by The Chocolate Dictionary

The Milk Tray Frontier is the line in chocolate adverts beyond which symbolism disappears and overt intention appears instead. Exactly where this line is drawn depends on the perspective of the viewer, but the history of the Milk Tray Approach demonstrates that  some advertisers are more willing to push than others.

A 1969 Flake advert shown in the UK once featured model Hoima MacDonald sensually peeling off the wrapper before inserting it suggestively between her lips. That Hoima could say years later she was unaware of the erotic connotations (this, despite the innuendos in a gushing waterfall and suggestive tagline, “Cadbury’s Flake – a heaven all of your own”), was testimony to how little the frontier had advanced up until then. By the early 2000s the Flake ads had become so popular they achieved iconic status. One ad showed model Rachel Brown luxuriating in a bubble bath, with the water allowed to overflow so absorbed was she in her pleasure. There was the blissful thraldom of “fold upon fold of creamy milk chocolate” in another ad. And there was Australian actress Alyssa Sutherland  enjoying her Flake in an open-topped car, while the camera lingered on the water droplets running down her top, her thighs, and her calves as the rain poured down.

With imagery like  this is it any wonder the Flake ads have consistently been voted the sexiest ever? They regularly top other classics such as the Levis ad in which teen idol Nick Kamen strips to his underwear, and the Diet Coke one featuring a bare-chested workman being ogled by female office staff.

In being pushed further and further, is the Milk Tray Frontier being pushed too far? A 2001 poster campaign featured a bare-shouldered woman eating her Snowflake (a white version of Flake) in a manner suggestive of fellatio. Nothing new as far as Flake was concerned, but because the image was poster-sized, and therefore more in-your-face than anything before, concerns were voiced. By 2010 the Flake ads had become so overt they had to be withdrawn. As the Marketing Director of Cadbury said at the time, without a hint of irony, “You try things, but don’t always pull it off, and that’s what happened here”.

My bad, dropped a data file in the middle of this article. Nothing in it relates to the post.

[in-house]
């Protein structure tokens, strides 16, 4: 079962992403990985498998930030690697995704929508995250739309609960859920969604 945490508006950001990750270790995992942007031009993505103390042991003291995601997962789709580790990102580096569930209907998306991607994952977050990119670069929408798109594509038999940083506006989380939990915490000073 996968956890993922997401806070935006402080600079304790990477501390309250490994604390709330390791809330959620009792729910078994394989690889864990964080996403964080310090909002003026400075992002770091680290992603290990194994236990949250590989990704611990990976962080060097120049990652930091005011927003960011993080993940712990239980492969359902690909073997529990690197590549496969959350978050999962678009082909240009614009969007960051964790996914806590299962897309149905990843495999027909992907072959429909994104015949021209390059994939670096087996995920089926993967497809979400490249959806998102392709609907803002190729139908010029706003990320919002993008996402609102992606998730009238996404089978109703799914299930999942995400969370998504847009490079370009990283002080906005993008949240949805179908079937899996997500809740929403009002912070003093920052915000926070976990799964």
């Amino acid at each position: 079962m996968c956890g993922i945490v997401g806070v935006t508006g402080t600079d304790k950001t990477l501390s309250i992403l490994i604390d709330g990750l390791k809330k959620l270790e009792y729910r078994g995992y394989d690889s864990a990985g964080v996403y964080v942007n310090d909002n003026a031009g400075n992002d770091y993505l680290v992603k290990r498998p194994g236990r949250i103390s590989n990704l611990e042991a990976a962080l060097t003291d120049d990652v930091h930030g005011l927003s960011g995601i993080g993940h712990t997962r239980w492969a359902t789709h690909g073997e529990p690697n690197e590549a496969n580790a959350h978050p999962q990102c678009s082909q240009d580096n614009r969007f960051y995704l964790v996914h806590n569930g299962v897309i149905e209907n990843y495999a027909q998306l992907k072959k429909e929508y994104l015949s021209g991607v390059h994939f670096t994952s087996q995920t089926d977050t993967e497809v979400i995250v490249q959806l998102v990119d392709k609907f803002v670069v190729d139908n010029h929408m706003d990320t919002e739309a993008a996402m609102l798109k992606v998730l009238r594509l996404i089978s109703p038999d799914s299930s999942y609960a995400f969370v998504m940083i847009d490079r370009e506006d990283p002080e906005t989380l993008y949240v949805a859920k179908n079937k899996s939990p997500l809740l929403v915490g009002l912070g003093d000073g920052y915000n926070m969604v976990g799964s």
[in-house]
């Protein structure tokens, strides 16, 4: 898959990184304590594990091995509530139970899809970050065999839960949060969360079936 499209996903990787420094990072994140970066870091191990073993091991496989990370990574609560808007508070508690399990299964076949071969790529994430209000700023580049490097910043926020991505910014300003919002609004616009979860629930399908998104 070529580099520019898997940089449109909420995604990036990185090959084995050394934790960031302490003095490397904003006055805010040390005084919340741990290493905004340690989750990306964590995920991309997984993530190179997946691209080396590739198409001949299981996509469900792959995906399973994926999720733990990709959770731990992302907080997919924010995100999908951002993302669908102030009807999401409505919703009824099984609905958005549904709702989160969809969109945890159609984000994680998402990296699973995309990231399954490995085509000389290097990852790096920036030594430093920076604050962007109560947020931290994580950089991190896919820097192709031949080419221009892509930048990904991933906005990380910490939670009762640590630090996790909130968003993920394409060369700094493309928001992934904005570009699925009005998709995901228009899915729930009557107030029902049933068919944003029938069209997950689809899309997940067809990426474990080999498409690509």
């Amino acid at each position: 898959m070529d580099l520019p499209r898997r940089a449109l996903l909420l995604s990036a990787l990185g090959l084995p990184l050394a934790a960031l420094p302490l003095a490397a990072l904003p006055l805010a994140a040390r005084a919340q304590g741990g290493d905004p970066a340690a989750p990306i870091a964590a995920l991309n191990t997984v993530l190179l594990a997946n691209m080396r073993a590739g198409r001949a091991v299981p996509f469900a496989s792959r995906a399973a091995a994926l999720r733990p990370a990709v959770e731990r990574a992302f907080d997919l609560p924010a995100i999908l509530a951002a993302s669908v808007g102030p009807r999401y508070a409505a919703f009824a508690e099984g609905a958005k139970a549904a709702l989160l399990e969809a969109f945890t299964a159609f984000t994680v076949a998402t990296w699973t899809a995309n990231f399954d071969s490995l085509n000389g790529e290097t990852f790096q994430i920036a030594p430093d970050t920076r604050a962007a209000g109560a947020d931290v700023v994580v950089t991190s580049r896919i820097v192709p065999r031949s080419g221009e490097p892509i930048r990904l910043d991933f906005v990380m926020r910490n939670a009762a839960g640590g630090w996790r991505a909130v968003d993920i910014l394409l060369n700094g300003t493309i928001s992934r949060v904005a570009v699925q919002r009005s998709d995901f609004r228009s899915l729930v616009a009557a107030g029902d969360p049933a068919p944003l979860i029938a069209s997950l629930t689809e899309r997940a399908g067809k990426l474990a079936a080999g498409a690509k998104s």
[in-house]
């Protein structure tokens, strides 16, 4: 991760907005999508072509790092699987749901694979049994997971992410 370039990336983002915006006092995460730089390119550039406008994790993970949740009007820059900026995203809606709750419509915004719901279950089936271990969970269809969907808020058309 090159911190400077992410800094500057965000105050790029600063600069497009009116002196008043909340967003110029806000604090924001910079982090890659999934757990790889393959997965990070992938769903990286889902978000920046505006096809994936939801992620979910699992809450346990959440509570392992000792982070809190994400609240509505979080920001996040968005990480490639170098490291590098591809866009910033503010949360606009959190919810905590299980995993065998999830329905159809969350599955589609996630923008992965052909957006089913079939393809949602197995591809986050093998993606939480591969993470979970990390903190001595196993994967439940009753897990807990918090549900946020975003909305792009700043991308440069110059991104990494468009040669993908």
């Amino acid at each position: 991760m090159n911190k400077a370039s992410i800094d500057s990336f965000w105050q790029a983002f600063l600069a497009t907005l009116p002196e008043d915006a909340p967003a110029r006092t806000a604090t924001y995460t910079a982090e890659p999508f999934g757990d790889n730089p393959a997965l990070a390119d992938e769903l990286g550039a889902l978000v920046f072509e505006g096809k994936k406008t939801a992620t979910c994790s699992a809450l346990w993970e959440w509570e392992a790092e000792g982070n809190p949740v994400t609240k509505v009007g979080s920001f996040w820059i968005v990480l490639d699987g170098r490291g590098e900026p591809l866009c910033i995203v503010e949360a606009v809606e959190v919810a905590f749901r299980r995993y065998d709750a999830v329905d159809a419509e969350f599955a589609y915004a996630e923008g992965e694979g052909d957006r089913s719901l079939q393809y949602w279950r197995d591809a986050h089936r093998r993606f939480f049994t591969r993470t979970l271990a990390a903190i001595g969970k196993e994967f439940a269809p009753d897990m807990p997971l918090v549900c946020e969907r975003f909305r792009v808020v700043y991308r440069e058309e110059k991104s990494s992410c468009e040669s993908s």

Meanwhile in the States, Mars’s relaunched Fling bar had a simmering hot-pink wrapper to give it maximum ‘girly appeal’. In one of the ads viewers were lead to believe two people were having sex in a dressing room. Comments about it going too far were made and much debate ensued. Mars countered and tried to defend themselves, but with  straplines declaring the bar was naughty, but not that naughty, it’s not cheating if you don’t feel guilty, and, your boyfriend doesn’t need to know, the debate far from cooling down actually got hotter.

Not as hot, perhaps, as the 2004 ad for Romanian brand Kandia which showed just how far the frontier could be pushed before it was considered too far. In this one a couple were sprawled naked on a bed and, to the background of a thumping dance beat, were sensually engaged in a lot more than enjoying chocolate. “Chocolate with love’” was the catchy tagline tagline for this Milk Traty erotica. Unfortunately the authorities weren’t of the same opinion and the ad was immediately banned.

Kandia – where a lot more than just chocolate was displayed. (image from: YouTube)